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Do you trust your Drug Information Source?

By Dominick Albano, Pharm.D., MBA and Jennifer Riggins, Pharm.D., FDIA

I think we can all agree that pharmacists play a critical role in the safe and effective use of medications. From interacting and engaging with the patient as part of the care team to dispensing the medication and educating the patient on its appropriate use, pharmacists are essential to comprehensive medication management and getting the medicines right. As important, is the pharmacists’ access to comprehensive, non-biased, evidence-based information to aid the pharmacist in making the right clinical decisions.

Pharmaceutical companies play a role in not only generating, but also evaluating, summarizing, and disseminating the scientific evidence used to make clinical decisions. Specific departments within pharmaceutical companies such as Medical Information (MI) and Scientific Communications transform the scientific data generated from clinical trials into peer-reviewed published literature as well as digestible summaries that answer specific questions posed by health care professionals. MI departments provide answers to HCPs’ questions as quickly and efficiently as possible to aid the HCP in decision making.

These MI departments play a significant role in supporting the information needs of the medical community, patients, and caregivers. A 2021 US benchmark survey conducted by phactMITM, a non-profit organization established by drug information experts across the pharmaceutical industry, showed that pharmaceutical medical (drug) information organizations (n=33) responded to over 1.9M unsolicited medical information requests from healthcare professionals, patients, and caregivers1. Approximately 20% or 380,000 of these requests were from pharmacists.

MI teams follow a published Code of Practice developed and maintained by phactMI. The Code of Practice is comprised of three core elements, Clinical and Pharmaceutical Expertise, Scientific Balance of Medical Responses, and Quality Standards – all important features of an unbiased, accurate, and clinically-relevant answer. MI professionals are scientific and healthcare professionals, typically pharmacists, and are trained in drug information/MI sciences such as literature searching and evaluation, medical writing, and information synthesis. These MI professionals take great care in providing accurate, evidence-based responses that provide a complete picture of the data available (both positive and negative) on a given topic. Responses to unsolicited inquiries from HCPs are scientifically balanced, accurate, truthful, and free of commercial bias.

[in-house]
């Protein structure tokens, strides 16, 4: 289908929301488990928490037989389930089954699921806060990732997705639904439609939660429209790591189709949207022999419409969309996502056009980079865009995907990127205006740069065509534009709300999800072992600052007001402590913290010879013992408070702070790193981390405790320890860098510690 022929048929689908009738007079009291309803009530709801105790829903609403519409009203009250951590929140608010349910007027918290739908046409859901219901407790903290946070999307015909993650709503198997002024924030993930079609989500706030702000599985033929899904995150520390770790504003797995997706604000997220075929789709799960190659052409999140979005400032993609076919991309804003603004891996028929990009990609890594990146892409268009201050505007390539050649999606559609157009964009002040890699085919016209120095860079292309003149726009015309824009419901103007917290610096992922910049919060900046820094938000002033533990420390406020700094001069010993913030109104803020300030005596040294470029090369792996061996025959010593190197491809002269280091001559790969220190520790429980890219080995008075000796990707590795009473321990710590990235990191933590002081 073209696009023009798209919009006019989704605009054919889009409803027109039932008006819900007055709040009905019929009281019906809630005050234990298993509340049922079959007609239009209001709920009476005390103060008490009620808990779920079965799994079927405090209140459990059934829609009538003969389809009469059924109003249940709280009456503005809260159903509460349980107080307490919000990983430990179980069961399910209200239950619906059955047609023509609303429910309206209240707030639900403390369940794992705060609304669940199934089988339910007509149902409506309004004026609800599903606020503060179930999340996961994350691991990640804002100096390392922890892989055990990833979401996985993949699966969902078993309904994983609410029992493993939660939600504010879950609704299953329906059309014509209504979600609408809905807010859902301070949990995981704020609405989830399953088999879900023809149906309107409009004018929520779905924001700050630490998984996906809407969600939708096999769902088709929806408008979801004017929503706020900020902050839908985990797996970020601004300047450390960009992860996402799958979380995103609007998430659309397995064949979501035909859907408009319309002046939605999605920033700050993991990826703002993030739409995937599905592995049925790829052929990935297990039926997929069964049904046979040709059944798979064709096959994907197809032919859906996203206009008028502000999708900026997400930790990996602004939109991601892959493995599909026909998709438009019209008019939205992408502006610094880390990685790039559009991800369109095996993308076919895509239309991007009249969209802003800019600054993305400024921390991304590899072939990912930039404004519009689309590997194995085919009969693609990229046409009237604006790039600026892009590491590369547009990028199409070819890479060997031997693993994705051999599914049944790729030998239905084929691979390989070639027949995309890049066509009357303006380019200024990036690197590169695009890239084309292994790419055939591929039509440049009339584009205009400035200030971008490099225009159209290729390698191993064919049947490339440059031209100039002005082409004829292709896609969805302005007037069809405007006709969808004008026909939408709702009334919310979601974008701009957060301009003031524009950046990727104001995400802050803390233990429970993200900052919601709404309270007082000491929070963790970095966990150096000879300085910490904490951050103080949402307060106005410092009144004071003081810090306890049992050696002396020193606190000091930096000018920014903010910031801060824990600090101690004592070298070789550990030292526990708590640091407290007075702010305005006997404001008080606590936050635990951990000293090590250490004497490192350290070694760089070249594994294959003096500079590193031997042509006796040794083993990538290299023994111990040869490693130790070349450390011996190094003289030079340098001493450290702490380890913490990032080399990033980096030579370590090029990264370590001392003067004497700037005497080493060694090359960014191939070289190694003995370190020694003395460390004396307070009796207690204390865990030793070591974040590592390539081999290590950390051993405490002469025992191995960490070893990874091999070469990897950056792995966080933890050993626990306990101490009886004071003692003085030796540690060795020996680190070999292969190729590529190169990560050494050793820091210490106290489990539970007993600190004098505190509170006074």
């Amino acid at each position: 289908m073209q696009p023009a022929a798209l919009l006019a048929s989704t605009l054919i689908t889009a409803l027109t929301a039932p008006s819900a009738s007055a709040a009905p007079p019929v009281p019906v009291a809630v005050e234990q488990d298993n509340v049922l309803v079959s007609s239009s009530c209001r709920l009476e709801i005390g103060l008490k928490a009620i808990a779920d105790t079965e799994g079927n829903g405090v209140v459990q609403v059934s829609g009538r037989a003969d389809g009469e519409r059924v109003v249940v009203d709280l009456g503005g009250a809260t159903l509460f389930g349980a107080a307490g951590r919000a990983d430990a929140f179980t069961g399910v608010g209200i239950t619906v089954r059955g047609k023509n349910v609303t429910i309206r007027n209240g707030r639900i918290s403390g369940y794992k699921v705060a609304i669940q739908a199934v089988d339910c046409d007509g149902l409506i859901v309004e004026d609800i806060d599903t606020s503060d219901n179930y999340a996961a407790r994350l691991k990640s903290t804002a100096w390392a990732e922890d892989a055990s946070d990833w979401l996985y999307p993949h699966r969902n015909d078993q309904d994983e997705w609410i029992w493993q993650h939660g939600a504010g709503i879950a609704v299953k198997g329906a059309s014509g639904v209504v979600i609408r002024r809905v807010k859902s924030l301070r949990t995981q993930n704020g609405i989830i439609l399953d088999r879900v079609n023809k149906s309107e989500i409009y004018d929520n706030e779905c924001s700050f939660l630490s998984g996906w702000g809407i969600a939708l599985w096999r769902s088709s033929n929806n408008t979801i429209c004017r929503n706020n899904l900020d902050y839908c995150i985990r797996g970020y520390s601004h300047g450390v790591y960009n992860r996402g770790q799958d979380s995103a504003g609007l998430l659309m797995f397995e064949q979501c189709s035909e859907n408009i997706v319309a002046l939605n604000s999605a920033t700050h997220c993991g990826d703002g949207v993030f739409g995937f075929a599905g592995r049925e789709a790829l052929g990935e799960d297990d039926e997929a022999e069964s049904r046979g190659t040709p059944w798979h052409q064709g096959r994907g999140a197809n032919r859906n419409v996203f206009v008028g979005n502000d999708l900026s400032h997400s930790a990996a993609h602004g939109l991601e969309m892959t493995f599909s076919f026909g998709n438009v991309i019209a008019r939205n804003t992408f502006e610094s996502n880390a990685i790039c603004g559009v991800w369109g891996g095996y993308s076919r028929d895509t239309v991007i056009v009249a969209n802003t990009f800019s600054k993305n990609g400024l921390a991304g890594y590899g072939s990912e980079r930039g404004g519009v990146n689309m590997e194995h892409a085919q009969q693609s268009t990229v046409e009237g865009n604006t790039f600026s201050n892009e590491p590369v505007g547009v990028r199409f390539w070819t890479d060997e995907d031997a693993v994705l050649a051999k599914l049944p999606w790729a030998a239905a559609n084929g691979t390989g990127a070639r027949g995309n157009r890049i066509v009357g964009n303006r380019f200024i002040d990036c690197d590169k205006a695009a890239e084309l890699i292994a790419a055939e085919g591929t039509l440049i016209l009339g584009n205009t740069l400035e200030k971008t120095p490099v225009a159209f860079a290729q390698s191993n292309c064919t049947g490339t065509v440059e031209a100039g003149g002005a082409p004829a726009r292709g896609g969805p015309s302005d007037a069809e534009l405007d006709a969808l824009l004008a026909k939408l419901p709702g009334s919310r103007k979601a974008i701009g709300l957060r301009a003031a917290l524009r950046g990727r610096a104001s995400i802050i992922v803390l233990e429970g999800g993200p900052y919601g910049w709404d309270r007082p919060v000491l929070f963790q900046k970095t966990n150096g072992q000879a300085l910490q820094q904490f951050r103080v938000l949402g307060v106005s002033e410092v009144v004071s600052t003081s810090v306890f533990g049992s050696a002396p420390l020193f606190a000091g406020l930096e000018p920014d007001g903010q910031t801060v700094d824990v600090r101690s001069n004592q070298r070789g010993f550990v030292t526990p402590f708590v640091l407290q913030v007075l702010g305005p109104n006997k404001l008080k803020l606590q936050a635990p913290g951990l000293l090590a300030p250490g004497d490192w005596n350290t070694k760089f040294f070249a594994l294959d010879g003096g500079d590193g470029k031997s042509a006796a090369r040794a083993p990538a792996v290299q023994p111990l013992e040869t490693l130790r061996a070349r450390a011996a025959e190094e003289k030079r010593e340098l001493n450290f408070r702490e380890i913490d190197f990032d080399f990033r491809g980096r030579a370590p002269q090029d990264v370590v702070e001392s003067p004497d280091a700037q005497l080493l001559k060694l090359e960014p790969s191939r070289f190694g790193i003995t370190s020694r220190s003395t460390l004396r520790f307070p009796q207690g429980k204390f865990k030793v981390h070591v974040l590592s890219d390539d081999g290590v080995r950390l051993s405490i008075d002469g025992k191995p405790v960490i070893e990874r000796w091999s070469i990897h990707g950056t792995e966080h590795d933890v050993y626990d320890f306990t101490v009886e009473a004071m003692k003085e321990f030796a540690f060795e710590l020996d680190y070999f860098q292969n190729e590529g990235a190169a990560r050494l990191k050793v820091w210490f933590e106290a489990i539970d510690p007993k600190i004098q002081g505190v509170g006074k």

In 2021, Albano et al.2, published on “The Medical Information Scientific Process: Define, Research, Evaluate, Synthesize, and Share” or otherwise known as the DRESS process. DRESS is an important part of Medical Information Science skills and is rooted in the scientific process.

“Stated simply, the scientific method starts with a question, followed by experimentation, analysis/interpretation, and publication or communication of results3. Similarly, answering an MI inquiry starts with understanding the question, followed by obtaining relevant evidence to answer that question, then critically appraising or evaluating the evidence, and finally communicating an answer in writing or verbally.”

MI professionals/scientists use the DRESS approach to respond to inquiries from healthcare professionals to ensure the right information is provided to the right person at the right time to inform clinical decision-making.

At phactMI, one of our primary goals is to make it easier for health care professionals and specifically pharmacists to access this unbiased, evidence-based information so that the care team can be equipped to provide comprehensive medication management services to patients who need it when they need it. Therefore, phactMI created the Drug Information Database, a “one stop shop” that enables users to search across manufacturers to access these answers to HCPs questions more quickly and conveniently. And, thereby, to help Get the Medicines Right!

1 Data on File. phactMI.

2 Albano, D., Pragga, F., Rai, R. et al. The Medical Information Scientific Process: Define, Research, Evaluate, Synthesize, and Share (DRESS). Ther Innov Regul Sci 56, 405–414 (2022).

3 Britanica TEoE. Scientific method: Encyclopedia Britannica. Accessed 27 April 2021.

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